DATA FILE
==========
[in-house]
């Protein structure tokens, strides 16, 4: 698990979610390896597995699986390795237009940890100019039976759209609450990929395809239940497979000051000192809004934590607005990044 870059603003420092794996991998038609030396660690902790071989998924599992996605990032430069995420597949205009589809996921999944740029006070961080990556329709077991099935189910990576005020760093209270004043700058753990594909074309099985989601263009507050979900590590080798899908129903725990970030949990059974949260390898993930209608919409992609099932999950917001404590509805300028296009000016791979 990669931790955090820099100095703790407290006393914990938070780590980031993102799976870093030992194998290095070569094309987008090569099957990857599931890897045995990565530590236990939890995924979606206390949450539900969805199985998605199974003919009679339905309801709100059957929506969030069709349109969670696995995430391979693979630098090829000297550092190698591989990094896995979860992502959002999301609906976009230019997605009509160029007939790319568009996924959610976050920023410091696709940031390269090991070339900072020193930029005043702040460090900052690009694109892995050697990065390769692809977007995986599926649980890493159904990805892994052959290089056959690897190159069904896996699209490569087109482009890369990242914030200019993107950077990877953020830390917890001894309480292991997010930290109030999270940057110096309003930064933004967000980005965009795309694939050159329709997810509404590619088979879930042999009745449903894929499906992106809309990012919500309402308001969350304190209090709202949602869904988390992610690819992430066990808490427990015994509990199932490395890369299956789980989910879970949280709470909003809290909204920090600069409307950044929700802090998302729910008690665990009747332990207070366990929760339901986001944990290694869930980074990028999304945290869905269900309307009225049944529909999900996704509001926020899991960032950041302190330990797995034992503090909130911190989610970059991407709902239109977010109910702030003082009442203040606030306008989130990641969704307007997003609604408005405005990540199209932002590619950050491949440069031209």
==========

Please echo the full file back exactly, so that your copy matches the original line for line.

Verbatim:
[in-house]
């Protein structure tokens, strides 16, 4: 698990979610390896597995699986390795237009940890100019039976759209609450990929395809239940497979000051000192809004934590607005990044 870059603003420092794996991998038609030396660690902790071989998924599992996605990032430069995420597949205009589809996921999944740029006070961080990556329709077991099935189910990576005020760093209270004043700058753990594909074309099985989601263009507050979900590590080798899908129903725990970030949990059974949260390898993930209608919409992609099932999950917001404590509805300028296009000016791979 990669931790955090820099100095703790407290006393914990938070780590980031993102799976870093030992194998290095070569094309987008090569099957990857599931890897045995990565530590236990939890995924979606206390949450539900969805199985998605199974003919009679339905309801709100059957929506969030069709349109969670696995995430391979693979630098090829000297550092190698591989990094896995979860992502959002999301609906976009230019997605009509160029007939790319568009996924959610976050920023410091696709940031390269090991070339900072020193930029005043702040460090900052690009694109892995050697990065390769692809977007995986599926649980890493159904990805892994052959290089056959690897190159069904896996699209490569087109482009890369990242914030200019993107950077990877953020830390917890001894309480292991997010930290109030999270940057110096309003930064933004967000980005965009795309694939050159329709997810509404590619088979879930042999009745449903894929499906992106809309990012919500309402308001969350304190209090709202949602869904988390992610690819992430066990808490427990015994509990199932490395890369299956789980989910879970949280709470909003809290909204920090600069409307950044929700802090998302729910008690665990009747332990207070366990929760339901986001944990290694869930980074990028999304945290869905269900309307009225049944529909999900996704509001926020899991960032950041302190330990797995034992503090909130911190989610970059991407709902239109977010109910702030003082009442203040606030306008989130990641969704307007997003609604408005405005990540199209932002590619950050491949440069031209």